Byline: Helen Wulbern, November 1940

She has never been to Palm Beach or California, yet she designs sportswear. And her idea of a really clever fashion creator is one who isn’t too extreme — though she herself constantly leaps a year or so ahead of the design trend and never hesitates to wear the most extreme costumes she has turned out. Stripes and unpressed pleats are her passion, the monastic dress her biggest success and Claire McCardell her name.
Many of you must have met her during her many years at Townley Frocks, or later at Hattie Carnegie’s, for she is not the girl in the back room, tucked in a corner drawing and draping all day long. She comes right out front and helps sell, because she thinks “you get comment from the buyer to guide you in making clothes salable.” Claire designs her collections for herself and says, with startling candor and no irony at all, that she thinks it is too bad that she does. She has to fight against it. Her subjective personality clothes sell best in the specialty stores, “where the salespeople can give more effort to selling,” but for department stores she tones them down.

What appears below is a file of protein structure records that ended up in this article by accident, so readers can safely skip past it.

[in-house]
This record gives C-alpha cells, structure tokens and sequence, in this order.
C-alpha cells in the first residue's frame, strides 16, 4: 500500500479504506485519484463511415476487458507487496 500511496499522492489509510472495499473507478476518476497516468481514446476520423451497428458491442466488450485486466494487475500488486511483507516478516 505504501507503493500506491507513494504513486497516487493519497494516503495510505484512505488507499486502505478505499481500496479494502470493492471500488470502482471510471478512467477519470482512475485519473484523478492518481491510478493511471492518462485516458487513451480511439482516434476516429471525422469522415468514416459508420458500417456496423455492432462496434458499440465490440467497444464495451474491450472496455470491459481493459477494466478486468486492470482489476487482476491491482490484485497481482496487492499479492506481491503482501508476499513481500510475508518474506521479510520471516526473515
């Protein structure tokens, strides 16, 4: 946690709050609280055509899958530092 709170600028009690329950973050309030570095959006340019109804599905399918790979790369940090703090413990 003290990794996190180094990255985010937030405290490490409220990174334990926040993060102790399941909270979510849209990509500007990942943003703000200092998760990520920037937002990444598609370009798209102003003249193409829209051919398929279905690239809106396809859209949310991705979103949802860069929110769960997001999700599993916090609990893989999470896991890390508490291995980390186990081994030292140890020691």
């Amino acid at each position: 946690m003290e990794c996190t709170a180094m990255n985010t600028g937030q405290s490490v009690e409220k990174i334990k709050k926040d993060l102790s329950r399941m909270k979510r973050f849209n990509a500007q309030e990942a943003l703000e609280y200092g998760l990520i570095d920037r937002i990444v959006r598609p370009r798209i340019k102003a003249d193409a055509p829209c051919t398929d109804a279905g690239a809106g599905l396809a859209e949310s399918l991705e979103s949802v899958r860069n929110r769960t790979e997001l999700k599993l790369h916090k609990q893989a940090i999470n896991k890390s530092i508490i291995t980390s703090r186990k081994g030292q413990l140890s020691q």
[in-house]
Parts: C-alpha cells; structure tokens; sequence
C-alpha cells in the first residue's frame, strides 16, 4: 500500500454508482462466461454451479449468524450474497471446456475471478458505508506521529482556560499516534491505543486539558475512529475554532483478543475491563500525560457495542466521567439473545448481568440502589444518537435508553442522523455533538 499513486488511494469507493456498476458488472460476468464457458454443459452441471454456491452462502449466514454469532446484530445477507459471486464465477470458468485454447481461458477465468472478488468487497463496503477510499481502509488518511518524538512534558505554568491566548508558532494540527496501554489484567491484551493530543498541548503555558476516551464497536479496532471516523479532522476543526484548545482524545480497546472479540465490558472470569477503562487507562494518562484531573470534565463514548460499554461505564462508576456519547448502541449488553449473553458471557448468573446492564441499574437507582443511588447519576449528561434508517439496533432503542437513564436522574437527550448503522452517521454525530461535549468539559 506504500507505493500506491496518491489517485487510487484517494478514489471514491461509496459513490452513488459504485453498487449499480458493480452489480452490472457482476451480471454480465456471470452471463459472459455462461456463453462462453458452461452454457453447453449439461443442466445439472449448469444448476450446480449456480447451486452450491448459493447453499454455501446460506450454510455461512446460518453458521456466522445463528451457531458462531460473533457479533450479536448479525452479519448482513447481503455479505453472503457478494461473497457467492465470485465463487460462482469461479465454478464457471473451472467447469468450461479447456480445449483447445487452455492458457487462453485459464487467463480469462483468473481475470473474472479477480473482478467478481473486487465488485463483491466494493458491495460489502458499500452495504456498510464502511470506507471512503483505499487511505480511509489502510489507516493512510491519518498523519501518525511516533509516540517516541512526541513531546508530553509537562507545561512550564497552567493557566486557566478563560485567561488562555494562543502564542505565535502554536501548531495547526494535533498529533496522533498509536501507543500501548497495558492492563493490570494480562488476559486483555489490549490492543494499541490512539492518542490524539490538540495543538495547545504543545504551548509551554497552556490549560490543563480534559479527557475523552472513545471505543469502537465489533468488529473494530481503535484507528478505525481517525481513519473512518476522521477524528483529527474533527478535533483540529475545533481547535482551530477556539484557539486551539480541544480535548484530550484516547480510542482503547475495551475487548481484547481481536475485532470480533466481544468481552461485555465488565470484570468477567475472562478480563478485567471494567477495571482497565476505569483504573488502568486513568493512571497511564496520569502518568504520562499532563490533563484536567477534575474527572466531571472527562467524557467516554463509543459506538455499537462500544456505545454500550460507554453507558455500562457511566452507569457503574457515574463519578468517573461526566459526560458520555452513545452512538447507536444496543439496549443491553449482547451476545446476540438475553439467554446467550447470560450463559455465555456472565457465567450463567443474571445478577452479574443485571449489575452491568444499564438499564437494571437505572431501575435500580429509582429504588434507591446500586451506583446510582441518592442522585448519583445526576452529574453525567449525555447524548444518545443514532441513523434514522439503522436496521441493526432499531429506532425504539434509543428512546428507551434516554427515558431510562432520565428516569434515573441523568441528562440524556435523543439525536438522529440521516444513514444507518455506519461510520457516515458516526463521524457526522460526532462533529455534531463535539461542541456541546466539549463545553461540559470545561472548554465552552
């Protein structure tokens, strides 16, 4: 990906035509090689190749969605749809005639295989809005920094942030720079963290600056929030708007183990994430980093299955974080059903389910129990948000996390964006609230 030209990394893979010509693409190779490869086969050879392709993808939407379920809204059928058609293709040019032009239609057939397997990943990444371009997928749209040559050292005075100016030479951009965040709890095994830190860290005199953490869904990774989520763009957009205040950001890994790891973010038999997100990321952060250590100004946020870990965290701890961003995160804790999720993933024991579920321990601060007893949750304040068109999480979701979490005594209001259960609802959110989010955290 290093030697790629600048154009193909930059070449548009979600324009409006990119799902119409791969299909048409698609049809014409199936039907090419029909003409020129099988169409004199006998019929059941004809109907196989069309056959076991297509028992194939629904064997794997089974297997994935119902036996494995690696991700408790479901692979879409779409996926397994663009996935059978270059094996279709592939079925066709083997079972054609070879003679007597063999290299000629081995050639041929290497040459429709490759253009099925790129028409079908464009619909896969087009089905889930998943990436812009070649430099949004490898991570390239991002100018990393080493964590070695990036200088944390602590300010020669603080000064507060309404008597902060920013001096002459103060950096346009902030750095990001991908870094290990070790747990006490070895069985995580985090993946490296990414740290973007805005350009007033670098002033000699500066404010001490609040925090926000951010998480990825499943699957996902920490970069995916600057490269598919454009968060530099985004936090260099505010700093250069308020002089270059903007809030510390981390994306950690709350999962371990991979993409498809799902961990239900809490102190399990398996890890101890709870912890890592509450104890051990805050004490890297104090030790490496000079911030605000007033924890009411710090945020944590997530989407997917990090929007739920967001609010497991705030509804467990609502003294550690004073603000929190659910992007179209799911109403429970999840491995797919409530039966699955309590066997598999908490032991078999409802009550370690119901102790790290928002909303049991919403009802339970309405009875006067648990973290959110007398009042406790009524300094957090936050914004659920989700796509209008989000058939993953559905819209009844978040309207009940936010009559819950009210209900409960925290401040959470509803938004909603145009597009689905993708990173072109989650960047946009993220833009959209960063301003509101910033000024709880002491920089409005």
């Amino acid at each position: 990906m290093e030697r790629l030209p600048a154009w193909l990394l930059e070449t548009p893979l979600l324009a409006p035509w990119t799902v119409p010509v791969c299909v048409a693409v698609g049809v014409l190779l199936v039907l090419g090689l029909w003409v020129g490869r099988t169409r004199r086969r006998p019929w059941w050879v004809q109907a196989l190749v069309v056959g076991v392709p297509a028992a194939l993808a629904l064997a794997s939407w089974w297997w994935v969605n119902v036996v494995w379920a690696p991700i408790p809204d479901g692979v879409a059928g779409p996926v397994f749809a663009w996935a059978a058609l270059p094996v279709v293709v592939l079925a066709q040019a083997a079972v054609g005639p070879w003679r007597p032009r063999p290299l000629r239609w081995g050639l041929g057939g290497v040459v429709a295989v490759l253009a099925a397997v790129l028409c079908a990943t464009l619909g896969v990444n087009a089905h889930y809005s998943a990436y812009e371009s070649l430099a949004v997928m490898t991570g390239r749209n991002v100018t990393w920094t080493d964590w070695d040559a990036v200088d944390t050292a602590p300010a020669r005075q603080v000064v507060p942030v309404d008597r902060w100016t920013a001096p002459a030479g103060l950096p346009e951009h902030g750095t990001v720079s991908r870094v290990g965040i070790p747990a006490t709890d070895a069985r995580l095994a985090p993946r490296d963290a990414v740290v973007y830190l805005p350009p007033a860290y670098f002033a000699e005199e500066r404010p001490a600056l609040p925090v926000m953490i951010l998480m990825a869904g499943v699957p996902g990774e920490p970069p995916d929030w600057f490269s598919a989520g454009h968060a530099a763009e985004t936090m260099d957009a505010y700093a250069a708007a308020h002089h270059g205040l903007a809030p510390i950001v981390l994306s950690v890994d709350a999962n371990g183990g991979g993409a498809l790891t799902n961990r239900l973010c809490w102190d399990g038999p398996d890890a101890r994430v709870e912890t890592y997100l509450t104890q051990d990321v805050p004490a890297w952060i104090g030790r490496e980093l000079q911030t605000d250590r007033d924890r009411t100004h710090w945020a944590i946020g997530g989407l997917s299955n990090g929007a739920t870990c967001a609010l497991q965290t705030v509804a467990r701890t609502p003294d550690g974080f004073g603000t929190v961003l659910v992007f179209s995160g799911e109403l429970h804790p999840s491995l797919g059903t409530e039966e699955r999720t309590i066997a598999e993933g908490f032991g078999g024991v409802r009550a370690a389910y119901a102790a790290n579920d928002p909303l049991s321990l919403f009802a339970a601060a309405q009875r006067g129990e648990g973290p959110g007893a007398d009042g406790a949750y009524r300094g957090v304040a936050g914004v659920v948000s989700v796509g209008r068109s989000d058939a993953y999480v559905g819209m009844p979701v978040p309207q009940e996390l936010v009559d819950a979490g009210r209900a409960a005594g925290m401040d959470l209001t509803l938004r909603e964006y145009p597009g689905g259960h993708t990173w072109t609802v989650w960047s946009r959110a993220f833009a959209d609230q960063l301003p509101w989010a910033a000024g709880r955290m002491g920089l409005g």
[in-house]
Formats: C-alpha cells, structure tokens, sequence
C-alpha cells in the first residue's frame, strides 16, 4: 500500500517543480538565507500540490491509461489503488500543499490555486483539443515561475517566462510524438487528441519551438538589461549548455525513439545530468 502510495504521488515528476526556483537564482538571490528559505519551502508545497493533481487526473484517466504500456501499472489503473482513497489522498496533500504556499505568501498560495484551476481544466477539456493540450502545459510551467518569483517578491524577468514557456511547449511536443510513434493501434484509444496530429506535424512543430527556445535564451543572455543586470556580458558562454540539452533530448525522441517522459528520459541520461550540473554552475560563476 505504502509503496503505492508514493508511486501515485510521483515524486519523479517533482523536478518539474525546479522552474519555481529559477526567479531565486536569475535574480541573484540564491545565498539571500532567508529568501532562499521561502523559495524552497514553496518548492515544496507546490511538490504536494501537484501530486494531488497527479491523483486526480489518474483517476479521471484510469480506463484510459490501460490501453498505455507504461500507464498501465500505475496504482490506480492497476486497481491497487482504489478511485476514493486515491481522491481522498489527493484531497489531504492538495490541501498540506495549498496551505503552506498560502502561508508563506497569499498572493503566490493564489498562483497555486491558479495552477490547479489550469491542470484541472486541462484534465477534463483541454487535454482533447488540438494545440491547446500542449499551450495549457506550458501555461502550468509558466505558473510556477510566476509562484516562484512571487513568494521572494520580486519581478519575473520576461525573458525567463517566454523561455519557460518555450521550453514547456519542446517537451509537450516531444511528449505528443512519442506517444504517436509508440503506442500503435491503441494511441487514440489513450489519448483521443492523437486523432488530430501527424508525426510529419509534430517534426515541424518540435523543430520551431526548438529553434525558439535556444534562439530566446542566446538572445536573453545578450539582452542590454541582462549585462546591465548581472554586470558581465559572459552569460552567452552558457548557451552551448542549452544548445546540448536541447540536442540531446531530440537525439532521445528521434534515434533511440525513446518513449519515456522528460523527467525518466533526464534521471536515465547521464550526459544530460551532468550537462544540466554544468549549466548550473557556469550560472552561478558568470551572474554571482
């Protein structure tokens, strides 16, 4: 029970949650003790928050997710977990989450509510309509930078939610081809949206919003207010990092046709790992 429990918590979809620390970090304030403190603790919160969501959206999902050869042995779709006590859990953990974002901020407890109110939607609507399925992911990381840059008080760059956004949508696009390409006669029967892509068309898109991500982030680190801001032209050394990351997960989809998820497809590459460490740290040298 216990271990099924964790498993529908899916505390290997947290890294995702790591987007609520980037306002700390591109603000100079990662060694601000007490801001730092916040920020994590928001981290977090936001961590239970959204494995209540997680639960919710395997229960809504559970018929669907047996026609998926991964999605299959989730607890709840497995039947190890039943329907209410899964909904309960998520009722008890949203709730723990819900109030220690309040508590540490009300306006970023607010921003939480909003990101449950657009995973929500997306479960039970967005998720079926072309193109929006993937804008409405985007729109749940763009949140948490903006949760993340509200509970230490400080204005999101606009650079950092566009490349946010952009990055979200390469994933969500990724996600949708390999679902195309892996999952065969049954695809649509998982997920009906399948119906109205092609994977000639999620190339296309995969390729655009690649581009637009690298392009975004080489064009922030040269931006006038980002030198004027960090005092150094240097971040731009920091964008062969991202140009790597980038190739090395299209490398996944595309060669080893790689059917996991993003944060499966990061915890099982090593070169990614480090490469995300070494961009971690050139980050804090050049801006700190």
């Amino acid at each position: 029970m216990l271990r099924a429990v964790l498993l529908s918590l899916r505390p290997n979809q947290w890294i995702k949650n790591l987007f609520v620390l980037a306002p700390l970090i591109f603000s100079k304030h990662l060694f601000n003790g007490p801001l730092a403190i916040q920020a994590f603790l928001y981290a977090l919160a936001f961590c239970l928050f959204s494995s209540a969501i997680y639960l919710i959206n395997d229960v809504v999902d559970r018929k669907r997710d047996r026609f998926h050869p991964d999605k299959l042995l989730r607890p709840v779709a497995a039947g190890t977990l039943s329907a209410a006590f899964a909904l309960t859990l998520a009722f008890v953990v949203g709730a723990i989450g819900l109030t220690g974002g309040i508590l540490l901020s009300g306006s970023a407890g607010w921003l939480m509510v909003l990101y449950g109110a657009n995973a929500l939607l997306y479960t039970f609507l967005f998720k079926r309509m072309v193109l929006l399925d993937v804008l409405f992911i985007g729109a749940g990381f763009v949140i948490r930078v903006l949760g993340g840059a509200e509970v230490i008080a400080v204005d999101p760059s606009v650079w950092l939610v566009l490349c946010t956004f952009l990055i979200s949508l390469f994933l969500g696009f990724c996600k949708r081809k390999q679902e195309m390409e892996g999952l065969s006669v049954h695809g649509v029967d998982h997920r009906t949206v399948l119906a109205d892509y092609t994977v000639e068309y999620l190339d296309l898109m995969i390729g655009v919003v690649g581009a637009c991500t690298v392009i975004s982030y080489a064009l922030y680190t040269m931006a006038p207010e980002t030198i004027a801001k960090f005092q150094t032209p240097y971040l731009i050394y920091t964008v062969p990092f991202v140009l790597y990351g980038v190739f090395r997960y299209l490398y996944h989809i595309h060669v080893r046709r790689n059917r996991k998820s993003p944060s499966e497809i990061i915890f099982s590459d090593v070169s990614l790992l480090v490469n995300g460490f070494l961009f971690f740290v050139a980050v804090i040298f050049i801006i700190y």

Paris has contributed more to her design inspiration than any other factor. “Now,” she says, “I have enough Paris ideas to last six months, and after that, I have as good a chance as the rest of them,” for she believes that you can pull new themes out of innumerable hats or sleeves. “It might only be a cheap window display, but as you look at it, you think if they had only done this or changed that — and you go home and try it.”
But what will take the place of Paris, is the inevitable question finally put to this designer. Her answer is vehement: “No board of directors setting fashions here. They can’t be worked out that way. “